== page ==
Willi Edener served the Seventh-day Adventist Church as pastor and administrator from 1911 to about 1955 in Germany and Switzerland.
Early Life and Education
Willi Edener was born in Magdeburg in 1891. In 1911, at the age of 20, he accepted the Adventist message and was baptized in Frankfurt am Main.1 After completing a commercial apprenticeship, he trained as a nurse with plans to work in the mission field.
In 1913 he began to give lectures on Adventism through his own volition. After the First World War, C.W. Schuberth called him to Munich where he received practical training as a pastor.2 In 1919, Edener married Friedel Dorothea Behr, who was a great support to him in his various tasks. The couple had three children.3
Edener served in various administrative and ministerial positions: secretary of the Central European Union Conference (CEU), 1919-1921; director for Sabbath School and Home Missions, CEU, 1922-1928; president of the Main-Neckar Conference (later Central Rhenish Conference) in Frankfurt, 1928-1930. In 1931 he was commissioned by the General Conference committee to serve as superintendent of the Uruguay Mission in South America. The call never materialized.4 He continued serving in Switzerland as president of the German-Swiss Conference, 1930-1932, as president of the Swiss Union Conference 1932-1933, as pastor in Karlsruhe, Germany, 1933-1936, as president of the South Bavarian Conference in Germany 1936-1949, and as president of the North Bavarian Conference, 1949-1953.5
Later Life and Contribution
Around 1955 Edener retired from active ministry. His service was especially to young people. In Vienna, Frankfurt am Main, Zurich, Mannheim, Munich, and Nümberg he worked as a pastor, youth secretary, and administrator. After the Second World War he was commissioned by the General Conference to publish a religious magazine for the Adventist Church. He was the fourth German to receive a publication license from the American military government. For years he dedicated himself to the magazine “Der Botschafter” (The Ambassador), in addition to his daily tasks. Many book evangelists and student preachers had the opportunity to publish this magazine in the first post-war years. Since Edener also devoted himself to youth work, he published a magazine with the title “Weg und Ziel” (Way and Goal).6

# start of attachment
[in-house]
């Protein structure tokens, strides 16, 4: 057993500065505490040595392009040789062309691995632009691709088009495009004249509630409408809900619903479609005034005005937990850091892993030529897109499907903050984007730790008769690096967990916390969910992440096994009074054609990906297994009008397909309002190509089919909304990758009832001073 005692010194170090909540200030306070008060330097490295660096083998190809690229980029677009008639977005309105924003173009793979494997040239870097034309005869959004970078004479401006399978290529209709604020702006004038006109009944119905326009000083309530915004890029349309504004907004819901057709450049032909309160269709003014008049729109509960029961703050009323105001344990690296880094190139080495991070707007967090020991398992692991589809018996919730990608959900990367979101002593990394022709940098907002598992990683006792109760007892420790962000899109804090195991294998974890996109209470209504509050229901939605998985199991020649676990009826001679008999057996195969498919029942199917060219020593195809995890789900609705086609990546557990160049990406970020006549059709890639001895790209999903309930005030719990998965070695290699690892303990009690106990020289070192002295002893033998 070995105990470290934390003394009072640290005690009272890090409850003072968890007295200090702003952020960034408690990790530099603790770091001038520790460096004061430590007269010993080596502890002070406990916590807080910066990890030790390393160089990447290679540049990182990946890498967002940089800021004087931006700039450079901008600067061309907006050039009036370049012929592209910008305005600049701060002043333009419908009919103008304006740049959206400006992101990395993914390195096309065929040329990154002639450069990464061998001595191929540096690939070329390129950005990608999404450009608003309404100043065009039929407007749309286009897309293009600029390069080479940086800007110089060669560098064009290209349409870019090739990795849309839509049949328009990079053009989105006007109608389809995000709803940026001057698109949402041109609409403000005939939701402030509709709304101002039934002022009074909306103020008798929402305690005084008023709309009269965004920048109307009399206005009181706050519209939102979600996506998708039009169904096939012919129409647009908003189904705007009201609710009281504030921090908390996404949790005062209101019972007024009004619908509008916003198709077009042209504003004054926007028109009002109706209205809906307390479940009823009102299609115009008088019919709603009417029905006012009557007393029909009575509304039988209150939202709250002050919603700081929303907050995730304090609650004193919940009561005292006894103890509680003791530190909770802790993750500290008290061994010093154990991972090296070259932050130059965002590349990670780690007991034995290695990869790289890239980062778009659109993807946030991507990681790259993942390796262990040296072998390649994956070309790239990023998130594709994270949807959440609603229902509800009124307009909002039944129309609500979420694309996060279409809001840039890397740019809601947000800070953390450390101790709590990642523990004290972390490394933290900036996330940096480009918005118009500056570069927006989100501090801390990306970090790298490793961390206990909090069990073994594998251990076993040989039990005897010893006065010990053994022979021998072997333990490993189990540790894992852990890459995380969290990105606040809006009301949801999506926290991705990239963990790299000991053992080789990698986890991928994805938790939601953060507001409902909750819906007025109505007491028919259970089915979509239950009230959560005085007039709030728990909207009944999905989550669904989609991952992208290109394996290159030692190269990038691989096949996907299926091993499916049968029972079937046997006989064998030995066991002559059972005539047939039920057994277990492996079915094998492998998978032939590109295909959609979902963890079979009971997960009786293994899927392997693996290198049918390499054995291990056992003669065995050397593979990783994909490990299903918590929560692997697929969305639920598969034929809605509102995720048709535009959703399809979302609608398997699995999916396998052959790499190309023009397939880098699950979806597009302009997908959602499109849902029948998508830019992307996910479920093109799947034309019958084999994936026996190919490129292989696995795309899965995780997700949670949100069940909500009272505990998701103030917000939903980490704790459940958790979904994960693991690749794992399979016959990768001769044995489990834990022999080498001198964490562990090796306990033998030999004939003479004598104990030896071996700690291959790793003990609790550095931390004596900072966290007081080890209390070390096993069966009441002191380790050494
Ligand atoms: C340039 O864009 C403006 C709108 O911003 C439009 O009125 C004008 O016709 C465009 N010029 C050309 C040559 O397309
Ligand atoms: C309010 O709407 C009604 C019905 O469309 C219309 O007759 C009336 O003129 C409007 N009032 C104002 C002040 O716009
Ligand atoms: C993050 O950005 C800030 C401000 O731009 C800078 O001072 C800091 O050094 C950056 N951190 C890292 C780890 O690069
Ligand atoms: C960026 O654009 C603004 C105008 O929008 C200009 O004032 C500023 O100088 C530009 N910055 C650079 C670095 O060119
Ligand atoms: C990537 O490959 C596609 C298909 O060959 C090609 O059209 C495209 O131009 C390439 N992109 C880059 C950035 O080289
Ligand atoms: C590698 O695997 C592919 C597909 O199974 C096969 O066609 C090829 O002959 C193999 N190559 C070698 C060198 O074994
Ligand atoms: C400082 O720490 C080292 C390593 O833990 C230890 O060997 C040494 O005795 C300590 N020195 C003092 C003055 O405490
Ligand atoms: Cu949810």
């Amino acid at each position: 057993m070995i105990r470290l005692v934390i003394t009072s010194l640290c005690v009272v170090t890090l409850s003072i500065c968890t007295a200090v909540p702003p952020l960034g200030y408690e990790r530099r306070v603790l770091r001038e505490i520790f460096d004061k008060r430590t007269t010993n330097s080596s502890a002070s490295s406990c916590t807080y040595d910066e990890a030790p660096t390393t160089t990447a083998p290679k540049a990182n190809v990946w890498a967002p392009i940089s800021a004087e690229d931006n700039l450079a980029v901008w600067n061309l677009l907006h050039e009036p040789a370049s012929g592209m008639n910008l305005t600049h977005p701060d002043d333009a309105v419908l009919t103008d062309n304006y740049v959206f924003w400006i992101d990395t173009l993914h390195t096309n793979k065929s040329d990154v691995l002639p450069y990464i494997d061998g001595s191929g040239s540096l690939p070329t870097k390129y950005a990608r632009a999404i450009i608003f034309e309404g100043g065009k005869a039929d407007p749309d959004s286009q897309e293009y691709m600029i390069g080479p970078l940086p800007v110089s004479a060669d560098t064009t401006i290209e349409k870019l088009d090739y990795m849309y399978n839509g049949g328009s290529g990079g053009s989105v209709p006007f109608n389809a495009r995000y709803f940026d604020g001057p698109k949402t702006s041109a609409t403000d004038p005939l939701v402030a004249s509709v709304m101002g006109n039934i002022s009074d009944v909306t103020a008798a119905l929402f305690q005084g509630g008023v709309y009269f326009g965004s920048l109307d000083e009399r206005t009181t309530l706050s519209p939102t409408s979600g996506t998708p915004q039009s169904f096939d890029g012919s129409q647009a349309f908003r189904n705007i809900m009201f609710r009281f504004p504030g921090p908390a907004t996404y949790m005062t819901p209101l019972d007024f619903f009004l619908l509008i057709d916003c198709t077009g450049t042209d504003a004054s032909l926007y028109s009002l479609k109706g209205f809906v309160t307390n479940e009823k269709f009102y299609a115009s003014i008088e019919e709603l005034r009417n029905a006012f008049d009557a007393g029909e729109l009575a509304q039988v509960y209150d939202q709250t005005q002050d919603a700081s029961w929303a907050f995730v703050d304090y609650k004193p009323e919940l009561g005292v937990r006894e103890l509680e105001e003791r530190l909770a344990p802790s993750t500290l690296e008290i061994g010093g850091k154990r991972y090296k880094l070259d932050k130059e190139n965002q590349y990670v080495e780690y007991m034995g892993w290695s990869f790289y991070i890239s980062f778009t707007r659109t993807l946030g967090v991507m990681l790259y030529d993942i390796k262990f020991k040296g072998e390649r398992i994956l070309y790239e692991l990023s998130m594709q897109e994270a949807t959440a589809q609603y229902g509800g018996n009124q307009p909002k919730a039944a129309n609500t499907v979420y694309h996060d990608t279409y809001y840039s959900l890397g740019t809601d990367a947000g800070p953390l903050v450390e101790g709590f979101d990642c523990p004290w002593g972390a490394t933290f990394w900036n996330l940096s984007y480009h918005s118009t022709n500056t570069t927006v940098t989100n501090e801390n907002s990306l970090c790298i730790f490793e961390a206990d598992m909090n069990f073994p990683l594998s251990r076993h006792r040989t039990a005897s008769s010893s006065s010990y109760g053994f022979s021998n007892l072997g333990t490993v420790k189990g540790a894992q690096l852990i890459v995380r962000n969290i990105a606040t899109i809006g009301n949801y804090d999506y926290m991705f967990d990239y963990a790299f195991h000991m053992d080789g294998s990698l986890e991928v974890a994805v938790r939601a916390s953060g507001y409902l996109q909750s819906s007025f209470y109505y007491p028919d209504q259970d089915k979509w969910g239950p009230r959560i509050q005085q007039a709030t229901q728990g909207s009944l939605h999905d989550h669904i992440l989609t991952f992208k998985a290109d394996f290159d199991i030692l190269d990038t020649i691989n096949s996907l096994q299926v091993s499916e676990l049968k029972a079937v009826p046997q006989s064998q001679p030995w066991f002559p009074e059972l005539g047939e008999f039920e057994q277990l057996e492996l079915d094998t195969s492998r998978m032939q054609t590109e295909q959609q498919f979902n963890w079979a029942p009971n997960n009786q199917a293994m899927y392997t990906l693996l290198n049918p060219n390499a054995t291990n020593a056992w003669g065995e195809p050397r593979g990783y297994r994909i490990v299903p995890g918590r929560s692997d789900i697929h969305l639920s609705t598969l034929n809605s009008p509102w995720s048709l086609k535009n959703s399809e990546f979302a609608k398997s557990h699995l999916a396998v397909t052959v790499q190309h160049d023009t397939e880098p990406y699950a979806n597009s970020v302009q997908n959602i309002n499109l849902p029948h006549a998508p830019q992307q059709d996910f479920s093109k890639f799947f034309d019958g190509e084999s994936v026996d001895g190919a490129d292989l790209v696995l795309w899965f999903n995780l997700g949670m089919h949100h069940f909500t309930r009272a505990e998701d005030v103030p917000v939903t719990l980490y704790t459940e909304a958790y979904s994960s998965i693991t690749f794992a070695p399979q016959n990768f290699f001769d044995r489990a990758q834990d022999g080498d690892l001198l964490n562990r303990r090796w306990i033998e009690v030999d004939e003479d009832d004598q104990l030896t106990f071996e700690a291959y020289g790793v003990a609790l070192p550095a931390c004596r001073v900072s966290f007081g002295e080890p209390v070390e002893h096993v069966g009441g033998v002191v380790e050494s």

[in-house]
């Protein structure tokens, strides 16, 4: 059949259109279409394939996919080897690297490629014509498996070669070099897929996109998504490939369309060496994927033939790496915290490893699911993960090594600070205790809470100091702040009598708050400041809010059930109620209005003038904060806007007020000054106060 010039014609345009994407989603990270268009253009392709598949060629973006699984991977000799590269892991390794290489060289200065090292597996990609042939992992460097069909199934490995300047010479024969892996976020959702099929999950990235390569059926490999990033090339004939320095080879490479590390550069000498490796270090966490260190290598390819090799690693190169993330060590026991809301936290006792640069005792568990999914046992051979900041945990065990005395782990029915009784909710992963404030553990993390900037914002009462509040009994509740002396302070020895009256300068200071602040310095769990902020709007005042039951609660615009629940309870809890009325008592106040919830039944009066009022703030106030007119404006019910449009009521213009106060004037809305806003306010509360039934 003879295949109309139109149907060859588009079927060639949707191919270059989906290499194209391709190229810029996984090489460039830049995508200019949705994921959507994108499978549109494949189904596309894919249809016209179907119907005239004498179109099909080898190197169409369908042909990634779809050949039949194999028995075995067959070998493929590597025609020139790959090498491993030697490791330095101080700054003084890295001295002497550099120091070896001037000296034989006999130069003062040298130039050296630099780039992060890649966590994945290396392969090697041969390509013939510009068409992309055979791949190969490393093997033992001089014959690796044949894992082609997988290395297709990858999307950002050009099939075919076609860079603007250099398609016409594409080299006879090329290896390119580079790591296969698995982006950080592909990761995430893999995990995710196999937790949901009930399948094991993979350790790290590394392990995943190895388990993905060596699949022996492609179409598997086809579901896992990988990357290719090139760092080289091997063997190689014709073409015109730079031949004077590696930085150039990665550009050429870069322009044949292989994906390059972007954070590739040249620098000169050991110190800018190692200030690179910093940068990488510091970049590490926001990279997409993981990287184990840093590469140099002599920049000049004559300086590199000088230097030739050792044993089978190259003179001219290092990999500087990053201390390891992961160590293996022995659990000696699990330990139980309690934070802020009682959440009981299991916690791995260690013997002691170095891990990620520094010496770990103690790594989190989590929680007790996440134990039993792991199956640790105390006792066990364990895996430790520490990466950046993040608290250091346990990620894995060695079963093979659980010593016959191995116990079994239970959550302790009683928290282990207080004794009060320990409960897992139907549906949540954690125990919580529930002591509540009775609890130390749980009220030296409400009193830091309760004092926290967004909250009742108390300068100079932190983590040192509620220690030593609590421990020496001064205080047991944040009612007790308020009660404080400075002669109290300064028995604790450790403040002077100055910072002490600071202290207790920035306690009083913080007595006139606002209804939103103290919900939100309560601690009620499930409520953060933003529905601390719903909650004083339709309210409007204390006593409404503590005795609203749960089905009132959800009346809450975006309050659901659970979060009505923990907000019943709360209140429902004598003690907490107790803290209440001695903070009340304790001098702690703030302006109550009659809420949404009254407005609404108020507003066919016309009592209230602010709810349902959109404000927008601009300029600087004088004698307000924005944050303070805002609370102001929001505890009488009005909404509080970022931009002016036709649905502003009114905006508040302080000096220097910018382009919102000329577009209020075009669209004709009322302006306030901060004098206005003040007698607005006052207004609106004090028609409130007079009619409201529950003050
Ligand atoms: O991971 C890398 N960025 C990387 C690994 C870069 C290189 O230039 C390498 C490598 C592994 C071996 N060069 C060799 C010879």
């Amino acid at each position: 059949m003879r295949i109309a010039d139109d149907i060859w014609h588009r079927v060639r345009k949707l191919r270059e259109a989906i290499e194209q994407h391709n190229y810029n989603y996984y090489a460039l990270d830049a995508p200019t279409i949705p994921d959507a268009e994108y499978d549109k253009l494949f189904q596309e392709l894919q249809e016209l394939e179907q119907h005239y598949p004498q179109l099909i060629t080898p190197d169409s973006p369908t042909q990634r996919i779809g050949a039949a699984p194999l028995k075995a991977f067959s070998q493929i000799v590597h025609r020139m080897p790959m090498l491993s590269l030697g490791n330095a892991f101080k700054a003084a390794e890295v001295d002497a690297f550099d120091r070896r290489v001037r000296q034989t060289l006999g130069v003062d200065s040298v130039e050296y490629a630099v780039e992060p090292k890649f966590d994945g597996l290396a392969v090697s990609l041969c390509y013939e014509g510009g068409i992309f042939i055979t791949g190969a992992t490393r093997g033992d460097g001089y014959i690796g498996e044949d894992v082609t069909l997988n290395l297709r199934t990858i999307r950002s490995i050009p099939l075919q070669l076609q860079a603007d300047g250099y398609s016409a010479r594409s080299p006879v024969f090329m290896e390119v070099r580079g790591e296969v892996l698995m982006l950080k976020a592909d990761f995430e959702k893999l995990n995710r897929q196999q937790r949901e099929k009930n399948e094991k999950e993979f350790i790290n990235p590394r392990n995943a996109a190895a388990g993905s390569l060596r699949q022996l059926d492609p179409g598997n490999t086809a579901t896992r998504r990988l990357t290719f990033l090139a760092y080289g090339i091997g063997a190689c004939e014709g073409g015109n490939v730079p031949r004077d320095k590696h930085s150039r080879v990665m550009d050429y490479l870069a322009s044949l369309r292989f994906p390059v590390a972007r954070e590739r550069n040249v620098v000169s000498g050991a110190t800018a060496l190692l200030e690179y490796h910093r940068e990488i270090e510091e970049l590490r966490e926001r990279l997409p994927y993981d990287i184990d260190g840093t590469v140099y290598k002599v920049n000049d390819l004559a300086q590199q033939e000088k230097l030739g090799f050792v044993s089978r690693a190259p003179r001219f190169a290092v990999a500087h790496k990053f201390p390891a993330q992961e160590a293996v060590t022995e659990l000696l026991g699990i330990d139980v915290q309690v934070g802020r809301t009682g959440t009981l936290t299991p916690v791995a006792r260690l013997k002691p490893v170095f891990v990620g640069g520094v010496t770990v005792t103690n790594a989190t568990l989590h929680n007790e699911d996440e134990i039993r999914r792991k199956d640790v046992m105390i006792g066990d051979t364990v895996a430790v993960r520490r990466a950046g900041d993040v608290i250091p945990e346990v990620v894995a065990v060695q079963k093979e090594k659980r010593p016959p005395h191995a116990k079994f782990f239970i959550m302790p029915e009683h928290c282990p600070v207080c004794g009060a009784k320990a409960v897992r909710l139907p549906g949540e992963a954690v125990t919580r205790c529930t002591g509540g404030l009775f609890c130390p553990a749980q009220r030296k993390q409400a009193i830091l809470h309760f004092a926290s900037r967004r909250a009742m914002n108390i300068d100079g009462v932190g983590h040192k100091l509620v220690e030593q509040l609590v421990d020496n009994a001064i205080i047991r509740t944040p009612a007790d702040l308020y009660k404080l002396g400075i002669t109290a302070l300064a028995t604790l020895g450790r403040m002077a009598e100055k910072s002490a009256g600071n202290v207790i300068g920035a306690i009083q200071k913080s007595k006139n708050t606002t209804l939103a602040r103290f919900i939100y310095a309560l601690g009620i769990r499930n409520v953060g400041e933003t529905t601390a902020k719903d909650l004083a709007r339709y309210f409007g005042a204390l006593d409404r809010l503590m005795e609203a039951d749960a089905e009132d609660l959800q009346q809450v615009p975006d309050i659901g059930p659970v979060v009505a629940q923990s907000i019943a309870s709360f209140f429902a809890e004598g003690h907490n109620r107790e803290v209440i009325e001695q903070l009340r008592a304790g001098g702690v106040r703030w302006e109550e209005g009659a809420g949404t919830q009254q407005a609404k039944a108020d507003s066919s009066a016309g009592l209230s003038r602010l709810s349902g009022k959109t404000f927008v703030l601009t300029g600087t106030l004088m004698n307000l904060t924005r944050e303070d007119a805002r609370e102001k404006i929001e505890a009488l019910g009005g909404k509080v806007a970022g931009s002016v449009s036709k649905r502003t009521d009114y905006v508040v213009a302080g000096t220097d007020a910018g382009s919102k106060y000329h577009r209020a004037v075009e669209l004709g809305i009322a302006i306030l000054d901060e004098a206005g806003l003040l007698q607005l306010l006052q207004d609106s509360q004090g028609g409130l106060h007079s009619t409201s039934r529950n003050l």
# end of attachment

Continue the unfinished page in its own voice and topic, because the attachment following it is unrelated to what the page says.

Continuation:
On January 2, 1979, he and his wife celebrated their diamond wedding anniversary with their children, grandchildren, and relatives. During the following months, his physical strength waned, until his death on Friday, December 5, 1980.7
“Proceedings of the General Conference.” ARH, June 13, 1930.
Kotz, Ernst to W. Edener, July 24, 1931 and Kotz to Edener, August 12, 1931. General Conference Archives of Seventh-day Adventists, Silver Spring, MD, Correspondence, Box 9845.
Kotz, Ernst. “Mission Board Items.” ARH, September 22, 1932.
Nordbayerische Vereinigung. “Prediger Willi Edener.” Adventecho, April 1, 1981.
Rupp, Reinhard. “Erste STA-Zeitschrift in Deutschland nach dem 2. WK: ‘Ein Offizier will Sie sprechen!’.” Missionsbrief, September/October 2015.
Seventh-day Adventist Yearbook. Washington, D.C.: Review and Herald, 1919-1953.
Nordbayerische Vereinigung, “Prediger Willi Edener,” Adventecho April 1, 1981, 13.↩
See letter: Ernst Kotz to W. Edener, July 24, 1931 and Kotz to Edener, August 12, 1931, General Conference Archives of Seventh-day Adventists, Silver Spring, MD, Correspondence, Box 9845.↩
See Seventh-day Adventist Yearbook 1919-1953; “Proceeding of the General Conference,” ARH, June 13, 1930, 215; Ernst Kotz, “Mission Board Items,” ARH, September 22, 1932, 24; “Proceedings of the General Conference,” ARH, June 13, 1930, 215.↩
Nordbayerische Vereinigung, “Prediger Willi Edener,” 13; see also Reinhard Rupp, “Erste STA-Zeitschrift in Deutschland nach dem 2. WK: ‘Ein Offizier will Sie sprechen! ’” Missionsbrief 43, September/October 2015, 4.↩